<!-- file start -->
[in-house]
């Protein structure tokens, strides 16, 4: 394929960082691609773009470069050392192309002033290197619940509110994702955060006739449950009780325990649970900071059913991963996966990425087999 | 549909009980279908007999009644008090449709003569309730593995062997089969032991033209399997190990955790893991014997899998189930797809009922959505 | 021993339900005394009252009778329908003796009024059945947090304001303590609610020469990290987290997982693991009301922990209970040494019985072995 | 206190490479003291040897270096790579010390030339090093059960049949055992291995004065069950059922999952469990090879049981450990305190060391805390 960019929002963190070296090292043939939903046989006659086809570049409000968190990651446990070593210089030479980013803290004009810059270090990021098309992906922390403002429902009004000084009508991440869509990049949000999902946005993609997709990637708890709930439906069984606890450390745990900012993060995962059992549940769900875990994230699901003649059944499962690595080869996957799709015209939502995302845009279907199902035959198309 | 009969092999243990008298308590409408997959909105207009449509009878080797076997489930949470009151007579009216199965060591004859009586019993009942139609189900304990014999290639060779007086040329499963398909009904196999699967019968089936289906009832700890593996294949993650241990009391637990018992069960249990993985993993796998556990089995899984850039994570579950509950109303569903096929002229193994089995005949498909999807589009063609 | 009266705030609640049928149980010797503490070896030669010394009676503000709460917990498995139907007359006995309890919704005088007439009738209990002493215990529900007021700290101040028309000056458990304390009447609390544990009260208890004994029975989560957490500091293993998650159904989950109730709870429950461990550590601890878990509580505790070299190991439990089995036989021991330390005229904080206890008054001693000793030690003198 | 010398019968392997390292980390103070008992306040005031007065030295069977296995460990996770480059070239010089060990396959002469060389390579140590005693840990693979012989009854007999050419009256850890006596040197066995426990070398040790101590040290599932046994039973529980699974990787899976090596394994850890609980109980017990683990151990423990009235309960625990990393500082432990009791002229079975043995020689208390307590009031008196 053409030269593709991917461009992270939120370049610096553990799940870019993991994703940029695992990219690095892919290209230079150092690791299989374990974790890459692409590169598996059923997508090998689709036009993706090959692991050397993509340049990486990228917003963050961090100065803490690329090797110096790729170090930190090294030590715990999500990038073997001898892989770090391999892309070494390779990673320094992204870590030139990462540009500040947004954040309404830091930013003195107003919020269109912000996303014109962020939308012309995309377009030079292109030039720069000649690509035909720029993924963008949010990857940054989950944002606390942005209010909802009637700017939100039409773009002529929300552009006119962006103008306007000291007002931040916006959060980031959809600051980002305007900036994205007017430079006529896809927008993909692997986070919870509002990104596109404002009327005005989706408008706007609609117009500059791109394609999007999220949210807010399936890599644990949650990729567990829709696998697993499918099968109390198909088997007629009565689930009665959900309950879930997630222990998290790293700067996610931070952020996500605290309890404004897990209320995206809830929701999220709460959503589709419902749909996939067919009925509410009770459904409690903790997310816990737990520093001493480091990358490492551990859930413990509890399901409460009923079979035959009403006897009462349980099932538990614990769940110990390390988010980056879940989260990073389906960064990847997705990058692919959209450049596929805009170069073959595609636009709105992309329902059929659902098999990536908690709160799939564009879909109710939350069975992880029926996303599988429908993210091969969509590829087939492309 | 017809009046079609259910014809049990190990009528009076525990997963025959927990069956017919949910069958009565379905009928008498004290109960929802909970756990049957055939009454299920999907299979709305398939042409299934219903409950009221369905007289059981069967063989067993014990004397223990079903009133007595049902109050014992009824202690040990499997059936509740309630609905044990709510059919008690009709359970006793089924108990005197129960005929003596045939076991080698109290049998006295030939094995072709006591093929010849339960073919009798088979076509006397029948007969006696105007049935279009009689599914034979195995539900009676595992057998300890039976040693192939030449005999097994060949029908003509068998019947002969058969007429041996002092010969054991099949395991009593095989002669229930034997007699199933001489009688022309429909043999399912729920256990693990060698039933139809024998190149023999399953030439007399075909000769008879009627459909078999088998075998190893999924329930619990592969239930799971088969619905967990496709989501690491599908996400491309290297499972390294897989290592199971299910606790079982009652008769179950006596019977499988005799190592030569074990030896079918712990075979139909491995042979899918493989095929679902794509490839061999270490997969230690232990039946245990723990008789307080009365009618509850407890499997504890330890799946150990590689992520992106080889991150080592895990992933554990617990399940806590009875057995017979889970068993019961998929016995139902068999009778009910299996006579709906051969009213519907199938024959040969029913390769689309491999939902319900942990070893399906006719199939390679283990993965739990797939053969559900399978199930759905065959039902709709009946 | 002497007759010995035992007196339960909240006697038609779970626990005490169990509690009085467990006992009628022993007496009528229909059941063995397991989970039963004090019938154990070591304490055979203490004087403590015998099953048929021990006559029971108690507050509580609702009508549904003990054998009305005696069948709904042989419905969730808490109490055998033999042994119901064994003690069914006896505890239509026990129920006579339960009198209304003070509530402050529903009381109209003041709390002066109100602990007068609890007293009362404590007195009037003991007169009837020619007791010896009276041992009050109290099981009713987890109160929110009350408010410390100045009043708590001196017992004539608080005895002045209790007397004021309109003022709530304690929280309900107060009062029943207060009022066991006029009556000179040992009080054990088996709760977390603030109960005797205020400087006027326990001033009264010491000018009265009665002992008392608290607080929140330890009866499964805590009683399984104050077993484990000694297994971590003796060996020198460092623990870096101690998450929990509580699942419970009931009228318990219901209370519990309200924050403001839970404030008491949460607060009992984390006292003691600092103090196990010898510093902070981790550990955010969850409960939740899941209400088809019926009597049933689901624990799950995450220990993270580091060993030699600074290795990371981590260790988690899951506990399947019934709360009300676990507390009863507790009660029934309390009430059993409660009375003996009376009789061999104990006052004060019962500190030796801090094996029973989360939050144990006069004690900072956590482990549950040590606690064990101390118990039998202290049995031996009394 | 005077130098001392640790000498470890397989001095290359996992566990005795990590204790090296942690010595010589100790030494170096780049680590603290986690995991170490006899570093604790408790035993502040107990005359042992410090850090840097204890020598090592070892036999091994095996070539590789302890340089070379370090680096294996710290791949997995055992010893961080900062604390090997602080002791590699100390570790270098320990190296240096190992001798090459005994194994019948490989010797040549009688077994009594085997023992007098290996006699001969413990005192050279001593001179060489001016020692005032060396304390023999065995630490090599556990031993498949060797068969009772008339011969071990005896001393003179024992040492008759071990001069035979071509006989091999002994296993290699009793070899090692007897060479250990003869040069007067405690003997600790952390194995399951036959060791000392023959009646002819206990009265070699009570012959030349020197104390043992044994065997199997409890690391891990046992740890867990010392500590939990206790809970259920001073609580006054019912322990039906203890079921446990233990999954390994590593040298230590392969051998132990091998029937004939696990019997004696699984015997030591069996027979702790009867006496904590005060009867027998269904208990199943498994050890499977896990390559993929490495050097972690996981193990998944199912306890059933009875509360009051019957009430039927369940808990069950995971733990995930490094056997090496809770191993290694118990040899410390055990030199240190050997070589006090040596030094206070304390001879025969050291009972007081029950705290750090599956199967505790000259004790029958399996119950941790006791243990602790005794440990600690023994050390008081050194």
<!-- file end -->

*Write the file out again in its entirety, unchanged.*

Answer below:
[in-house]
């Protein structure tokens, strides 16, 4: 394929960082691609773009470069050392192309002033290197619940509110994702955060006739449950009780325990649970900071059913991963996966990425087999 | 549909009980279908007999009644008090449709003569309730593995062997089969032991033209399997190990955790893991014997899998189930797809009922959505 | 021993339900005394009252009778329908003796009024059945947090304001303590609610020469990290987290997982693991009301922990209970040494019985072995 | 206190490479003291040897270096790579010390030339090093059960049949055992291995004065069950059922999952469990090879049981450990305190060391805390 960019929002963190070296090292043939939903046989006659086809570049409000968190990651446990070593210089030479980013803290004009810059270090990021098309992906922390403002429902009004000084009508991440869509990049949000999902946005993609997709990637708890709930439906069984606890450390745990900012993060995962059992549940769900875990994230699901003649059944499962690595080869996957799709015209939502995302845009279907199902035959198309 | 009969092999243990008298308590409408997959909105207009449509009878080797076997489930949470009151007579009216199965060591004859009586019993009942139609189900304990014999290639060779007086040329499963398909009904196999699967019968089936289906009832700890593996294949993650241990009391637990018992069960249990993985993993796998556990089995899984850039994570579950509950109303569903096929002229193994089995005949498909999807589009063609 | 009266705030609640049928149980010797503490070896030669010394009676503000709460917990498995139907007359006995309890919704005088007439009738209990002493215990529900007021700290101040028309000056458990304390009447609390544990009260208890004994029975989560957490500091293993998650159904989950109730709870429950461990550590601890878990509580505790070299190991439990089995036989021991330390005229904080206890008054001693000793030690003198 | 010398019968392997390292980390103070008992306040005031007065030295069977296995460990996770480059070239010089060990396959002469060389390579140590005693840990693979012989009854007999050419009256850890006596040197066995426990070398040790101590040290599932046994039973529980699974990787899976090596394994850890609980109980017990683990151990423990009235309960625990990393500082432990009791002229079975043995020689208390307590009031008196 053409030269593709991917461009992270939120370049610096553990799940870019993991994703940029695992990219690095892919290209230079150092690791299989374990974790890459692409590169598996059923997508090998689709036009993706090959692991050397993509340049990486990228917003963050961090100065803490690329090797110096790729170090930190090294030590715990999500990038073997001898892989770090391999892309070494390779990673320094992204870590030139990462540009500040947004954040309404830091930013003195107003919020269109912000996303014109962020939308012309995309377009030079292109030039720069000649690509035909720029993924963008949010990857940054989950944002606390942005209010909802009637700017939100039409773009002529929300552009006119962006103008306007000291007002931040916006959060980031959809600051980002305007900036994205007017430079006529896809927008993909692997986070919870509002990104596109404002009327005005989706408008706007609609117009500059791109394609999007999220949210807010399936890599644990949650990729567990829709696998697993499918099968109390198909088997007629009565689930009665959900309950879930997630222990998290790293700067996610931070952020996500605290309890404004897990209320995206809830929701999220709460959503589709419902749909996939067919009925509410009770459904409690903790997310816990737990520093001493480091990358490492551990859930413990509890399901409460009923079979035959009403006897009462349980099932538990614990769940110990390390988010980056879940989260990073389906960064990847997705990058692919959209450049596929805009170069073959595609636009709105992309329902059929659902098999990536908690709160799939564009879909109710939350069975992880029926996303599988429908993210091969969509590829087939492309 | 017809009046079609259910014809049990190990009528009076525990997963025959927990069956017919949910069958009565379905009928008498004290109960929802909970756990049957055939009454299920999907299979709305398939042409299934219903409950009221369905007289059981069967063989067993014990004397223990079903009133007595049902109050014992009824202690040990499997059936509740309630609905044990709510059919008690009709359970006793089924108990005197129960005929003596045939076991080698109290049998006295030939094995072709006591093929010849339960073919009798088979076509006397029948007969006696105007049935279009009689599914034979195995539900009676595992057998300890039976040693192939030449005999097994060949029908003509068998019947002969058969007429041996002092010969054991099949395991009593095989002669229930034997007699199933001489009688022309429909043999399912729920256990693990060698039933139809024998190149023999399953030439007399075909000769008879009627459909078999088998075998190893999924329930619990592969239930799971088969619905967990496709989501690491599908996400491309290297499972390294897989290592199971299910606790079982009652008769179950006596019977499988005799190592030569074990030896079918712990075979139909491995042979899918493989095929679902794509490839061999270490997969230690232990039946245990723990008789307080009365009618509850407890499997504890330890799946150990590689992520992106080889991150080592895990992933554990617990399940806590009875057995017979889970068993019961998929016995139902068999009778009910299996006579709906051969009213519907199938024959040969029913390769689309491999939902319900942990070893399906006719199939390679283990993965739990797939053969559900399978199930759905065959039902709709009946 | 002497007759010995035992007196339960909240006697038609779970626990005490169990509690009085467990006992009628022993007496009528229909059941063995397991989970039963004090019938154990070591304490055979203490004087403590015998099953048929021990006559029971108690507050509580609702009508549904003990054998009305005696069948709904042989419905969730808490109490055998033999042994119901064994003690069914006896505890239509026990129920006579339960009198209304003070509530402050529903009381109209003041709390002066109100602990007068609890007293009362404590007195009037003991007169009837020619007791010896009276041992009050109290099981009713987890109160929110009350408010410390100045009043708590001196017992004539608080005895002045209790007397004021309109003022709530304690929280309900107060009062029943207060009022066991006029009556000179040992009080054990088996709760977390603030109960005797205020400087006027326990001033009264010491000018009265009665002992008392608290607080929140330890009866499964805590009683399984104050077993484990000694297994971590003796060996020198460092623990870096101690998450929990509580699942419970009931009228318990219901209370519990309200924050403001839970404030008491949460607060009992984390006292003691600092103090196990010898510093902070981790550990955010969850409960939740899941209400088809019926009597049933689901624990799950995450220990993270580091060993030699600074290795990371981590260790988690899951506990399947019934709360009300676990507390009863507790009660029934309390009430059993409660009375003996009376009789061999104990006052004060019962500190030796801090094996029973989360939050144990006069004690900072956590482990549950040590606690064990101390118990039998202290049995031996009394 | 005077130098001392640790000498470890397989001095290359996992566990005795990590204790090296942690010595010589100790030494170096780049680590603290986690995991170490006899570093604790408790035993502040107990005359042992410090850090840097204890020598090592070892036999091994095996070539590789302890340089070379370090680096294996710290791949997995055992010893961080900062604390090997602080002791590699100390570790270098320990190296240096190992001798090459005994194994019948490989010797040549009688077994009594085997023992007098290996006699001969413990005192050279001593001179060489001016020692005032060396304390023999065995630490090599556990031993498949060797068969009772008339011969071990005896001393003179024992040492008759071990001069035979071509006989091999002994296993290699009793070899090692007897060479250990003869040069007067405690003997600790952390194995399951036959060791000392023959009646002819206990009265070699009570012959030349020197104390043992044994065997199997409890690391891990046992740890867990010392500590939990206790809970259920001073609580006054019912322990039906203890079921446990233990999954390994590593040298230590392969051998132990091998029937004939696990019997004696699984015997030591069996027979702790009867006496904590005060009867027998269904208990199943498994050890499977896990390559993929490495050097972690996981193990998944199912306890059933009875509360009051019957009430039927369940808990069950995971733990995930490094056997090496809770191993290694118990040899410390055990030199240190050997070589006090040596030094206070304390001879025969050291009972007081029950705290750090599956199967505790000259004790029958399996119950941790006791243990602790005794440990600690023994050390008081050194």